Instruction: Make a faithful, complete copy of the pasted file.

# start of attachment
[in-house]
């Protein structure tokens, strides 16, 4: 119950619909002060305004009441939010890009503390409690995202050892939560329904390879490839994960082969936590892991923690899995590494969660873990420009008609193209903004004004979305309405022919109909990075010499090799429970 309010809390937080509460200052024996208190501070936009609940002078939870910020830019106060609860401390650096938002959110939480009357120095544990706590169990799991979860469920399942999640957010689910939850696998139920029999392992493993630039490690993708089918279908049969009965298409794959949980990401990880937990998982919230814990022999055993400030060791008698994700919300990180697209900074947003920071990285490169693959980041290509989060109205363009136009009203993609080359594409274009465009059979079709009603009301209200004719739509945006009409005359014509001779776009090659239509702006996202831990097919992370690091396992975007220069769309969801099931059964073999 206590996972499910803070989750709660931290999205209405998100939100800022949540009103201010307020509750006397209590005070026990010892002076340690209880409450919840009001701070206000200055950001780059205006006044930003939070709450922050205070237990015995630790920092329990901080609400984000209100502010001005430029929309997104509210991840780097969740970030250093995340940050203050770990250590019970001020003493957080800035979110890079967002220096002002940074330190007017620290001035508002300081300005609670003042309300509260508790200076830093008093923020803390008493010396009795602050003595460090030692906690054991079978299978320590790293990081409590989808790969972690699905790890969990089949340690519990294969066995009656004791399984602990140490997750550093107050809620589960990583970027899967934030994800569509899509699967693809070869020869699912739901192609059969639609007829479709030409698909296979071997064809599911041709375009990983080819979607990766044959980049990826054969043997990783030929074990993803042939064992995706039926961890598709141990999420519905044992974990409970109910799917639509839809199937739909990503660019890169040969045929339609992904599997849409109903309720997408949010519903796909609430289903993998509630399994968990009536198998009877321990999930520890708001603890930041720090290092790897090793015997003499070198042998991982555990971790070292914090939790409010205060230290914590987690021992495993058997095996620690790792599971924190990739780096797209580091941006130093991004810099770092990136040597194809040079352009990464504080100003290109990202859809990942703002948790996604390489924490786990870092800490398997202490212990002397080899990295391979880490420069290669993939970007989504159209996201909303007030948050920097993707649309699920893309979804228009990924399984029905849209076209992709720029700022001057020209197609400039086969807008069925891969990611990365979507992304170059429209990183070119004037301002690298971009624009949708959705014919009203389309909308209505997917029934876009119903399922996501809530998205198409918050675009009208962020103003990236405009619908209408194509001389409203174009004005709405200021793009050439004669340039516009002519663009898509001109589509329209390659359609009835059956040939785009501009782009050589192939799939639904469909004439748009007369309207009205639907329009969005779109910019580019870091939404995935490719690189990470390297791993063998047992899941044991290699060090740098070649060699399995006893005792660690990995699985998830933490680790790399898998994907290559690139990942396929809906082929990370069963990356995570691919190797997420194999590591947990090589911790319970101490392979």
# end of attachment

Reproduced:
[in-house]
């Protein structure tokens, strides 16, 4: 119950619909002060305004009441939010890009503390409690995202050892939560329904390879490839994960082969936590892991923690899995590494969660873990420009008609193209903004004004979305309405022919109909990075010499090799429970 309010809390937080509460200052024996208190501070936009609940002078939870910020830019106060609860401390650096938002959110939480009357120095544990706590169990799991979860469920399942999640957010689910939850696998139920029999392992493993630039490690993708089918279908049969009965298409794959949980990401990880937990998982919230814990022999055993400030060791008698994700919300990180697209900074947003920071990285490169693959980041290509989060109205363009136009009203993609080359594409274009465009059979079709009603009301209200004719739509945006009409005359014509001779776009090659239509702006996202831990097919992370690091396992975007220069769309969801099931059964073999 206590996972499910803070989750709660931290999205209405998100939100800022949540009103201010307020509750006397209590005070026990010892002076340690209880409450919840009001701070206000200055950001780059205006006044930003939070709450922050205070237990015995630790920092329990901080609400984000209100502010001005430029929309997104509210991840780097969740970030250093995340940050203050770990250590019970001020003493957080800035979110890079967002220096002002940074330190007017620290001035508002300081300005609670003042309300509260508790200076830093008093923020803390008493010396009795602050003595460090030692906690054991079978299978320590790293990081409590989808790969972690699905790890969990089949340690519990294969066995009656004791399984602990140490997750550093107050809620589960990583970027899967934030994800569509899509699967693809070869020869699912739901192609059969639609007829479709030409698909296979071997064809599911041709375009990983080819979607990766044959980049990826054969043997990783030929074990993803042939064992995706039926961890598709141990999420519905044992974990409970109910799917639509839809199937739909990503660019890169040969045929339609992904599997849409109903309720997408949010519903796909609430289903993998509630399994968990009536198998009877321990999930520890708001603890930041720090290092790897090793015997003499070198042998991982555990971790070292914090939790409010205060230290914590987690021992495993058997095996620690790792599971924190990739780096797209580091941006130093991004810099770092990136040597194809040079352009990464504080100003290109990202859809990942703002948790996604390489924490786990870092800490398997202490212990002397080899990295391979880490420069290669993939970007989504159209996201909303007030948050920097993707649309699920893309979804228009990924399984029905849209076209992709720029700022001057020209197609400039086969807008069925891969990611990365979507992304170059429209990183070119004037301002690298971009624009949708959705014919009203389309909308209505997917029934876009119903399922996501809530998205198409918050675009009208962020103003990236405009619908209408194509001389409203174009004005709405200021793009050439004669340039516009002519663009898509001109589509329209390659359609009835059956040939785009501009782009050589192939799939639904469909004439748009007369309207009205639907329009969005779109910019580019870091939404995935490719690189990470390297791993063998047992899941044991290699060090740098070649060699399995006893005792660690990995699985998830933490680790790399898998994907290559690139990942396929809906082929990370069963990356995570691919190797997420194999590591947990090589911790319970101490392979």